I also agree that there may be playstyle differences, but I think that if he agreed to join a game with a certain style he should do his best to play within that style. With two characters whose personalities are blatantly anti-party, it gives me the impression he doesn't particularly care about making an effort.


My group preempts issues like this by having a 'gentlegamer's agreement' before each game. This basically boils down to not disrupting the flow of the game, even if it's slightly out of character. For example, playing a cowardly character is fine, as long as the player can still find a way to meaningfully contribute to the action. ...
It might have been better to just talk to Will about these things, even if you needed to pull him aside for a few minutes.

This is a good idea! Perhaps I'll talk to the group about formalizing something along these lines... And as the game is played over Skype, it makes it more difficult to pull someone aside for a few minutes. Ideally, I would have talked it through with him, but we were nearing the end of the session and attention spans were dropping: stopping for those few minutes may have been enough to pull everyone out of the game, and I hate ending sessions mid-combat.

Darth Ultron
2016-09-11, 12:48 PM
I agree that killing off the group might have been an option. However, that would mean that everyone else gets punished for his refusal to follow the rules he agreed to before the game started. I could let the players deal with him, and probably should have. The thing is, one player doesn't care (Will supports his power fantasies about someday becoming an emperor, because he's the descendant of a long-dead line of kings) while the other two players (including the one who left) had already talked to him about it, and expressed their concerns about it to me.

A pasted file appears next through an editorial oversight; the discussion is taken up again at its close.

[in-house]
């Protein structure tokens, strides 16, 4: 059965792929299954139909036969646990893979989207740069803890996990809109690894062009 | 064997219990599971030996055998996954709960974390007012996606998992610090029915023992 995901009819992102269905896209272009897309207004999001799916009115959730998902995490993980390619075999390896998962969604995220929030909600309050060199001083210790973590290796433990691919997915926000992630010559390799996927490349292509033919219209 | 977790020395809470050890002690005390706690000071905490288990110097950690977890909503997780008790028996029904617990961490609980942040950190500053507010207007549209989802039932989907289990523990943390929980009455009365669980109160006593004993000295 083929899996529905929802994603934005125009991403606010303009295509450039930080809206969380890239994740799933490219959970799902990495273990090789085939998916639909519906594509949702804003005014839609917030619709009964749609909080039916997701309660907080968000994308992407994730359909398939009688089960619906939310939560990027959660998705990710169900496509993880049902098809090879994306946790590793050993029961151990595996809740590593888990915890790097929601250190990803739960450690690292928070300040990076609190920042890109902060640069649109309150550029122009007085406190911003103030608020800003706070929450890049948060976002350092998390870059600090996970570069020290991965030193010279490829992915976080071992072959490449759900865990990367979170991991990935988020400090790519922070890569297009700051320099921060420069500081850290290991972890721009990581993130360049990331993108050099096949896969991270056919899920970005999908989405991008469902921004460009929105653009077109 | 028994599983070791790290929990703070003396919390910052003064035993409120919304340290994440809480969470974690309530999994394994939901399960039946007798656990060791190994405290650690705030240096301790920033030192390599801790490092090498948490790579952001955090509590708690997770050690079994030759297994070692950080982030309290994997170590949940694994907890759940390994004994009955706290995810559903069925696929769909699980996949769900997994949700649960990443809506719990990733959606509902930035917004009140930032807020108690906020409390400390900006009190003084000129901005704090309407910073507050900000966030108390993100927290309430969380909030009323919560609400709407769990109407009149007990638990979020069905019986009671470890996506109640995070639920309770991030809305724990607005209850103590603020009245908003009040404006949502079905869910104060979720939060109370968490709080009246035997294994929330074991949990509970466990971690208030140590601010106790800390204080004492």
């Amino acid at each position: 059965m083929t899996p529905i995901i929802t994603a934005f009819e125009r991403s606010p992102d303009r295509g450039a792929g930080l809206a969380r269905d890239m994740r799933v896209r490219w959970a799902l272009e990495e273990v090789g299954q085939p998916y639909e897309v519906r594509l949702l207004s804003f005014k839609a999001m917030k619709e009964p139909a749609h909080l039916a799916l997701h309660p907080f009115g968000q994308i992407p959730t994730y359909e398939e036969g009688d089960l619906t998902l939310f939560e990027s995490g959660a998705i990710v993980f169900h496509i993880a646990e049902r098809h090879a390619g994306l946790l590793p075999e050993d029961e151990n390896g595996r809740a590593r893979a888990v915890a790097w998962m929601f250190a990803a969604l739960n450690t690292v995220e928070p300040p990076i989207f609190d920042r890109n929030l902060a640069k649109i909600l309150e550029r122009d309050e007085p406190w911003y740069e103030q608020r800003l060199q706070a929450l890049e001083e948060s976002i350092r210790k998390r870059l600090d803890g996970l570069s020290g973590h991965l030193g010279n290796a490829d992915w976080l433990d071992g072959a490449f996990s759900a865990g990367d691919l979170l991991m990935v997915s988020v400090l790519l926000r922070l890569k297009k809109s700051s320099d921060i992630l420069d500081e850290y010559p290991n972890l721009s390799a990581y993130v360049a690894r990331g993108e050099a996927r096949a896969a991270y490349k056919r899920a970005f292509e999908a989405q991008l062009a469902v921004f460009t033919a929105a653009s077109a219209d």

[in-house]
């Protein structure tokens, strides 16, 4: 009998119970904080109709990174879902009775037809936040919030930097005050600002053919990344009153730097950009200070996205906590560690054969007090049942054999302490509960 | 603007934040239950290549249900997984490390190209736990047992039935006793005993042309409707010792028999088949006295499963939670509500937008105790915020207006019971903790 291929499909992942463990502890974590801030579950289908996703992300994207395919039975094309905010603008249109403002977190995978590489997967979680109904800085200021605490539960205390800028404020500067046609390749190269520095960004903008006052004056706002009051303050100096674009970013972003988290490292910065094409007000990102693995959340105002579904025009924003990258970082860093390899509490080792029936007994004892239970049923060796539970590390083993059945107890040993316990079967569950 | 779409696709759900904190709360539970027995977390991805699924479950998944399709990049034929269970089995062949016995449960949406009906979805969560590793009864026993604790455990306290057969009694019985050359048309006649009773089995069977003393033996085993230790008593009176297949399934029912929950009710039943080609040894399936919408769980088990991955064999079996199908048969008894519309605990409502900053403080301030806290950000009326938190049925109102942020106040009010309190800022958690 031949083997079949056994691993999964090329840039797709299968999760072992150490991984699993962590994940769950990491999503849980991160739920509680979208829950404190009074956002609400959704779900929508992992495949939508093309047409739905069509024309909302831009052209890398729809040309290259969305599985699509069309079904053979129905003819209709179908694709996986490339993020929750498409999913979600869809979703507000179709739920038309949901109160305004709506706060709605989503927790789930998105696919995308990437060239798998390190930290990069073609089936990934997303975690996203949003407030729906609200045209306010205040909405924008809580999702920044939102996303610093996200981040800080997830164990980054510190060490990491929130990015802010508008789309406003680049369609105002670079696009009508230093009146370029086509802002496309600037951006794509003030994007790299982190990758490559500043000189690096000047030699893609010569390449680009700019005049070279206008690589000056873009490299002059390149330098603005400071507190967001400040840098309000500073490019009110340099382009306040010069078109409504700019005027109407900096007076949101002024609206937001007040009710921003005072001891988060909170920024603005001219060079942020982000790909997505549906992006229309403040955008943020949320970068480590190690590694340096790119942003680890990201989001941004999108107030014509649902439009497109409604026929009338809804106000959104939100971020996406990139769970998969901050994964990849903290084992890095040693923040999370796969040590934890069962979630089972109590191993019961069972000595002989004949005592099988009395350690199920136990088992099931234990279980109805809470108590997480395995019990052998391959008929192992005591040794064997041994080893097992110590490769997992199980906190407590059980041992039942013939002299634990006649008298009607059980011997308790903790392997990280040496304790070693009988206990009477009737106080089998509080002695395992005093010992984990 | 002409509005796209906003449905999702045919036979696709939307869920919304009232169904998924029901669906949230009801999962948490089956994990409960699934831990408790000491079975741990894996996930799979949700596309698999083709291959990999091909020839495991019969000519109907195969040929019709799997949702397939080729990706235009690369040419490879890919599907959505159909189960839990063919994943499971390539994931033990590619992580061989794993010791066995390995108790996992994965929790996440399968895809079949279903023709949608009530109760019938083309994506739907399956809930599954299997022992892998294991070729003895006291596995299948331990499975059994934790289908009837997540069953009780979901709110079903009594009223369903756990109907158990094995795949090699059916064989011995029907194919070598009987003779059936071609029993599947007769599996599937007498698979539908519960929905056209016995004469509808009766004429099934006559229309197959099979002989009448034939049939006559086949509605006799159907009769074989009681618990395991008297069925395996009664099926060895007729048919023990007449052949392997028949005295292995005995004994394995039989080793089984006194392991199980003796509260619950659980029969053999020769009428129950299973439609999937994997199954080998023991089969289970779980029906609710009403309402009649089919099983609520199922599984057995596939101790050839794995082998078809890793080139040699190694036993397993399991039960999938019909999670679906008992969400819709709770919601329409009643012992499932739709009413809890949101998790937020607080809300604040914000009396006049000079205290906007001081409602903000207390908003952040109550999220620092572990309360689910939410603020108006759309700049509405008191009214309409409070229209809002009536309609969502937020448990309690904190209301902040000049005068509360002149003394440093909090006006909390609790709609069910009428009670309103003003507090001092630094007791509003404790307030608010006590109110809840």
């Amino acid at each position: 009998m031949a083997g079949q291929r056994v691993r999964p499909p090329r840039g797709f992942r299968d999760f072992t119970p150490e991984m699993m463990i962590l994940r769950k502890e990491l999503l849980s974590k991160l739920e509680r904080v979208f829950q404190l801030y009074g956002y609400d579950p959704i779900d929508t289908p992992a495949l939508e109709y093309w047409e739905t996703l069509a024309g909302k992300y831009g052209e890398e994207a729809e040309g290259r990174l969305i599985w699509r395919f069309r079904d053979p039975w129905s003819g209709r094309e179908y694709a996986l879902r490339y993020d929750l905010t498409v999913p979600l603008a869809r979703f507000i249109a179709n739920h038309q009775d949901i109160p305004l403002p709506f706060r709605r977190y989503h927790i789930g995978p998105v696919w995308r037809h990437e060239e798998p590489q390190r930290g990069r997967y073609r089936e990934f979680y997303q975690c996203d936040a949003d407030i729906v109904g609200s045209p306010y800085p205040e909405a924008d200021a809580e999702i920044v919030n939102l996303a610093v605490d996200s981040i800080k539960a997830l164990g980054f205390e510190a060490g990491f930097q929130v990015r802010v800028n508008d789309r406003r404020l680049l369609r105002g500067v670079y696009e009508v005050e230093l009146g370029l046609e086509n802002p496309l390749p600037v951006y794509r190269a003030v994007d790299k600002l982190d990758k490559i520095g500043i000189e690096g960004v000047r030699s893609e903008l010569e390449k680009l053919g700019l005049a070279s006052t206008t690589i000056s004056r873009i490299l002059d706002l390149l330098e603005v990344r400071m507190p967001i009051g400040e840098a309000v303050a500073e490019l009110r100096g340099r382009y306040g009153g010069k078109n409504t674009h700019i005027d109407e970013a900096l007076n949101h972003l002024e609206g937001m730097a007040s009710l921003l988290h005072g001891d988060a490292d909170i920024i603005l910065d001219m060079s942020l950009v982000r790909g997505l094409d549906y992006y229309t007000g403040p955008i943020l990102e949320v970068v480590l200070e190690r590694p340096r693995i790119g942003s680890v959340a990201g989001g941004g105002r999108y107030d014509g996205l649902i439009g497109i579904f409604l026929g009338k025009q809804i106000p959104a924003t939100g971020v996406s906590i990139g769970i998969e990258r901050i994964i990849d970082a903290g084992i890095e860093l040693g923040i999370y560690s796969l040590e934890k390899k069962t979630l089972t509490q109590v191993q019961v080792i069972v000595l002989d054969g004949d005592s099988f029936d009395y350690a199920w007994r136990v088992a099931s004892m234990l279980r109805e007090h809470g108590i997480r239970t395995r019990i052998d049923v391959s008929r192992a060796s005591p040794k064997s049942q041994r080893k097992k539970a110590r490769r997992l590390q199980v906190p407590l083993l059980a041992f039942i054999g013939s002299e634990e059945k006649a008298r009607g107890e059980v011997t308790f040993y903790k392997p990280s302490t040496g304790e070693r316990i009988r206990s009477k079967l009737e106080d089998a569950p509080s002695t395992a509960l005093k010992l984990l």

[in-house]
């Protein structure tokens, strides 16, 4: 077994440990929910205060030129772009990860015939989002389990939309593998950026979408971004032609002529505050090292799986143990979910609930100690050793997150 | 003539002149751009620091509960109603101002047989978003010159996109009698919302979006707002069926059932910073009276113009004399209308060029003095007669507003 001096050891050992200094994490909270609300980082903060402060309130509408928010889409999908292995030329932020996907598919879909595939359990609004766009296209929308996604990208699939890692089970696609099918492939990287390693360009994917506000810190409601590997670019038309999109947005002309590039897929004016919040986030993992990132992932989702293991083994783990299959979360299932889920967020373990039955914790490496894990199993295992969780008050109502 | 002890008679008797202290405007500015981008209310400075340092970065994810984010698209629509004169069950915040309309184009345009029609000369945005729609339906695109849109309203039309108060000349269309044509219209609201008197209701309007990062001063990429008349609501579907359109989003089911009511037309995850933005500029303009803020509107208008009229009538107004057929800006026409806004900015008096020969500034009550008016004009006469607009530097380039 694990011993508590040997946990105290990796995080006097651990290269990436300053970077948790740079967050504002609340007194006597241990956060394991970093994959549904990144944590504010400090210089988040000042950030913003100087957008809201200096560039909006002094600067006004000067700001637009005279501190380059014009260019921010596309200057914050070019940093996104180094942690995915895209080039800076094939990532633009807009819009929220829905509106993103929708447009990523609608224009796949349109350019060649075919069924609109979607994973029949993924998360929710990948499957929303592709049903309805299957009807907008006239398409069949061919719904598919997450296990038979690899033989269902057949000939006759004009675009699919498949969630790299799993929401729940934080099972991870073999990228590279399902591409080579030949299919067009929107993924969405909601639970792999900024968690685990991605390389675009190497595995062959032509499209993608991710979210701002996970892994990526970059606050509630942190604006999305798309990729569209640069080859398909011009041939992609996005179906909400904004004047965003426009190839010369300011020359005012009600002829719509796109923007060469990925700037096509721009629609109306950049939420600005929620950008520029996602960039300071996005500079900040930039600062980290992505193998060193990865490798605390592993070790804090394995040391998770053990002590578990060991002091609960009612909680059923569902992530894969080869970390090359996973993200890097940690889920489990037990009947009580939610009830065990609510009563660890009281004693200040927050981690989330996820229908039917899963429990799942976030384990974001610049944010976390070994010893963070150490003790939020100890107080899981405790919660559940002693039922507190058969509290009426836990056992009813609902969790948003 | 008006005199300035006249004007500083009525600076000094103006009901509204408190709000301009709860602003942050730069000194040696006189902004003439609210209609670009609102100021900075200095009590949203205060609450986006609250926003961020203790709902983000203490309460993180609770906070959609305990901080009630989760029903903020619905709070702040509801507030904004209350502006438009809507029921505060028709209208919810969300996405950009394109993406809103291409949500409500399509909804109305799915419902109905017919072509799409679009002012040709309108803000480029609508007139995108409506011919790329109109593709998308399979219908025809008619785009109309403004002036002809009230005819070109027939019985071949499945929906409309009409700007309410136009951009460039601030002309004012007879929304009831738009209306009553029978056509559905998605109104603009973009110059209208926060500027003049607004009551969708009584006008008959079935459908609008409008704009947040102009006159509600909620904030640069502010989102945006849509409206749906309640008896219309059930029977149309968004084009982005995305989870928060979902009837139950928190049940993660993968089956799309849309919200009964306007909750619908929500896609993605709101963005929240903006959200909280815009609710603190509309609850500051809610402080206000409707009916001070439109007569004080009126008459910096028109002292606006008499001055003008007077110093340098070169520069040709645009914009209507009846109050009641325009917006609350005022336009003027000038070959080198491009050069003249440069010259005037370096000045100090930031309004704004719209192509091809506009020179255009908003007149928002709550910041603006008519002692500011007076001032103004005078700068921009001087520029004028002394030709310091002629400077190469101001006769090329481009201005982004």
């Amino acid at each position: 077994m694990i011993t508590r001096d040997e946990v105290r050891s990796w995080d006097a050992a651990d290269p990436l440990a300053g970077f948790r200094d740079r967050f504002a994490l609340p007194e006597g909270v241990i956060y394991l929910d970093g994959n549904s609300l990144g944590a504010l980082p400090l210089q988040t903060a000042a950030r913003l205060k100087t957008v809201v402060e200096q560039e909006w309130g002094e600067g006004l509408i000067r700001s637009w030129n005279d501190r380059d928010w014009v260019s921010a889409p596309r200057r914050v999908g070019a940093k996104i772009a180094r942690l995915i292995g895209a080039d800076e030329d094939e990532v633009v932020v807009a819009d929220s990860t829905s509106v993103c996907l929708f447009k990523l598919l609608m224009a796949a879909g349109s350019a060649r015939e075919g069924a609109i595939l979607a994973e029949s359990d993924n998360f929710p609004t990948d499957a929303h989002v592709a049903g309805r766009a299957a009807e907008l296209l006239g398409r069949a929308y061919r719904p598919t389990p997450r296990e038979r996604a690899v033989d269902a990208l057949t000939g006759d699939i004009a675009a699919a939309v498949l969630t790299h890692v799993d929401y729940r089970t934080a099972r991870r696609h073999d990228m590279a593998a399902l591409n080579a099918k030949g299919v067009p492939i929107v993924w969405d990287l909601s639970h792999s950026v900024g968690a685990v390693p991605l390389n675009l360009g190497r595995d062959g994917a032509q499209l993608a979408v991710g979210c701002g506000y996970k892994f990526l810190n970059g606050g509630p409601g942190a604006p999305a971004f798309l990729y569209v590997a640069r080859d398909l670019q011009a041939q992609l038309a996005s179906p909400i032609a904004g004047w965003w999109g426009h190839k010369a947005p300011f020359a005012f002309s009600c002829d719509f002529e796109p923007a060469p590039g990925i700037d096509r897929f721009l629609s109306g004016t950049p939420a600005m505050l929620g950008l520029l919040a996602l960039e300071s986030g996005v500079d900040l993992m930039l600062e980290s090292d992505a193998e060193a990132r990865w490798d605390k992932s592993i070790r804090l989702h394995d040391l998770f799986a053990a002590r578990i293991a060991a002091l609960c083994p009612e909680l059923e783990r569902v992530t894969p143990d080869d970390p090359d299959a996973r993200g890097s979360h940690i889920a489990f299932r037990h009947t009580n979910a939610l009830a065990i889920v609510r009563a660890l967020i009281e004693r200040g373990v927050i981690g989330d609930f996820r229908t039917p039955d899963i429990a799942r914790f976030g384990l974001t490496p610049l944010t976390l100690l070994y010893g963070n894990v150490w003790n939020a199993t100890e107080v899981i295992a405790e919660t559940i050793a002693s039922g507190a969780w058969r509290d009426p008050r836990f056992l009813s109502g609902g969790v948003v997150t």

It is more accurate to say: Everyone else got punished because they did not deal with the problem. So two players wasted the time talking to him about it, and it did nothing? Well, talking is often a big waste of time, but at least they tried right? So after that failed they complained to the DM and did nothing? Well, see that was their mistake there: the talked and did nothing. See the lesson here?

Though part of leaving it in the hands of the players is the players might not deal with it correctly. But that is all on them.

Though if the players are really hapless types (''well we talked to him and now we can never, ever do anything ever again'') then this is where the DM might need to step in. For example you could have made that fight ''weaker by one character'' so the group could handle it without the other characters help.

Quertus
2016-09-11, 05:05 PM